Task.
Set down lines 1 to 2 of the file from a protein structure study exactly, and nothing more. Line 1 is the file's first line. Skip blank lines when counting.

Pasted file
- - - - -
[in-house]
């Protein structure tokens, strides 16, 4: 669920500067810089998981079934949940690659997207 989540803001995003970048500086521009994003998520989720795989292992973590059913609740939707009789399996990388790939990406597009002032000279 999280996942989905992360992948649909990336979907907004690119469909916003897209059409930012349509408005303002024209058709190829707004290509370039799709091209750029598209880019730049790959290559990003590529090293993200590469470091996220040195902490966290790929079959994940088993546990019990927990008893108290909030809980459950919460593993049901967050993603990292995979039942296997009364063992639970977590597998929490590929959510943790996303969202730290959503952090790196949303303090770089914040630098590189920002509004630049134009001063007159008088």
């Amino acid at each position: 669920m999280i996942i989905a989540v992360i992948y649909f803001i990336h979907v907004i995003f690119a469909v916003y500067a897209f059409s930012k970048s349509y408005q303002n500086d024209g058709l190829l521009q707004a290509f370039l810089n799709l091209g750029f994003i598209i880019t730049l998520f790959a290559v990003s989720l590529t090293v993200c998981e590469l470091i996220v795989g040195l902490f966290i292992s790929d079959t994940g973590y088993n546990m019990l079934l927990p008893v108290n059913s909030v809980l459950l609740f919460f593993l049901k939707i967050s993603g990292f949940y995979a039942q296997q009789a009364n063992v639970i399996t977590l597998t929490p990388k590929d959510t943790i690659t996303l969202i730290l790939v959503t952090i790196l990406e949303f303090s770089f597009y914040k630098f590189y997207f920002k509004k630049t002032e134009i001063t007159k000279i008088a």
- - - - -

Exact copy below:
[in-house]
């Protein structure tokens, strides 16, 4: 669920500067810089998981079934949940690659997207 989540803001995003970048500086521009994003998520989720795989292992973590059913609740939707009789399996990388790939990406597009002032000279 999280996942989905992360992948649909990336979907907004690119469909916003897209059409930012349509408005303002024209058709190829707004290509370039799709091209750029598209880019730049790959290559990003590529090293993200590469470091996220040195902490966290790929079959994940088993546990019990927990008893108290909030809980459950919460593993049901967050993603990292995979039942296997009364063992639970977590597998929490590929959510943790996303969202730290959503952090790196949303303090770089914040630098590189920002509004630049134009001063007159008088």